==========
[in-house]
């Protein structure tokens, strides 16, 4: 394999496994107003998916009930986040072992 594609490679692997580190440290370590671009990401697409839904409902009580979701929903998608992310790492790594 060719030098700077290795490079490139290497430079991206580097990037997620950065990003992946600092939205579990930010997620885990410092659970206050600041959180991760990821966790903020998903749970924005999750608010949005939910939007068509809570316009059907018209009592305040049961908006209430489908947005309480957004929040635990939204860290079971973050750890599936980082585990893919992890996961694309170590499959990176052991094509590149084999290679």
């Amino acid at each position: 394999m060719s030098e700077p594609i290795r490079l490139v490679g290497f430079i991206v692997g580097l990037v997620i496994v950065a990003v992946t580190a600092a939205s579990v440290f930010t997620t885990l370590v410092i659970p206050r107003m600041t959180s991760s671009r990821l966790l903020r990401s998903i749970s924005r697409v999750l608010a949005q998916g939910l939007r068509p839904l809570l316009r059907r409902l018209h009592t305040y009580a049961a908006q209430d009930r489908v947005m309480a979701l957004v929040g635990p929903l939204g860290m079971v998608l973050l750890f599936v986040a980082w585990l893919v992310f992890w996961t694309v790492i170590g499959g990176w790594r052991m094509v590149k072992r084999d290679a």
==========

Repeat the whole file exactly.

[in-house]
């Protein structure tokens, strides 16, 4: 394999496994107003998916009930986040072992 594609490679692997580190440290370590671009990401697409839904409902009580979701929903998608992310790492790594 060719030098700077290795490079490139290497430079991206580097990037997620950065990003992946600092939205579990930010997620885990410092659970206050600041959180991760990821966790903020998903749970924005999750608010949005939910939007068509809570316009059907018209009592305040049961908006209430489908947005309480957004929040635990939204860290079971973050750890599936980082585990893919992890996961694309170590499959990176052991094509590149084999290679």
């Amino acid at each position: 394999m060719s030098e700077p594609i290795r490079l490139v490679g290497f430079i991206v692997g580097l990037v997620i496994v950065a990003v992946t580190a600092a939205s579990v440290f930010t997620t885990l370590v410092i659970p206050r107003m600041t959180s991760s671009r990821l966790l903020r990401s998903i749970s924005r697409v999750l608010a949005q998916g939910l939007r068509p839904l809570l316009r059907r409902l018209h009592t305040y009580a049961a908006q209430d009930r489908v947005m309480a979701l957004v929040g635990p929903l939204g860290m079971v998608l973050l750890f599936v986040a980082w585990l893919v992310f992890w996961t694309v790492i170590g499959g990176w790594r052991m094509v590149k072992r084999d290679a």